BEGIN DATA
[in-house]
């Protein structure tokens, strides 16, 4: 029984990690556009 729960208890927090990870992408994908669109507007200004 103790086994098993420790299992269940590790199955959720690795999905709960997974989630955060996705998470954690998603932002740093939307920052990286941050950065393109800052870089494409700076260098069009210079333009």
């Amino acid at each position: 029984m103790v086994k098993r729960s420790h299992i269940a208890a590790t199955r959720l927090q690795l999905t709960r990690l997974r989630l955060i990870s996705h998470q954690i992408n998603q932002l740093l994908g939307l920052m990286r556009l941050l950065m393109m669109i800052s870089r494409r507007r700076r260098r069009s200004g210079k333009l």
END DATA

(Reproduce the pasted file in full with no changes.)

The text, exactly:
[in-house]
């Protein structure tokens, strides 16, 4: 029984990690556009 729960208890927090990870992408994908669109507007200004 103790086994098993420790299992269940590790199955959720690795999905709960997974989630955060996705998470954690998603932002740093939307920052990286941050950065393109800052870089494409700076260098069009210079333009």
């Amino acid at each position: 029984m103790v086994k098993r729960s420790h299992i269940a208890a590790t199955r959720l927090q690795l999905t709960r990690l997974r989630l955060i990870s996705h998470q954690i992408n998603q932002l740093l994908g939307l920052m990286r556009l941050l950065m393109m669109i800052s870089r494409r507007r700076r260098r069009s200004g210079k333009l």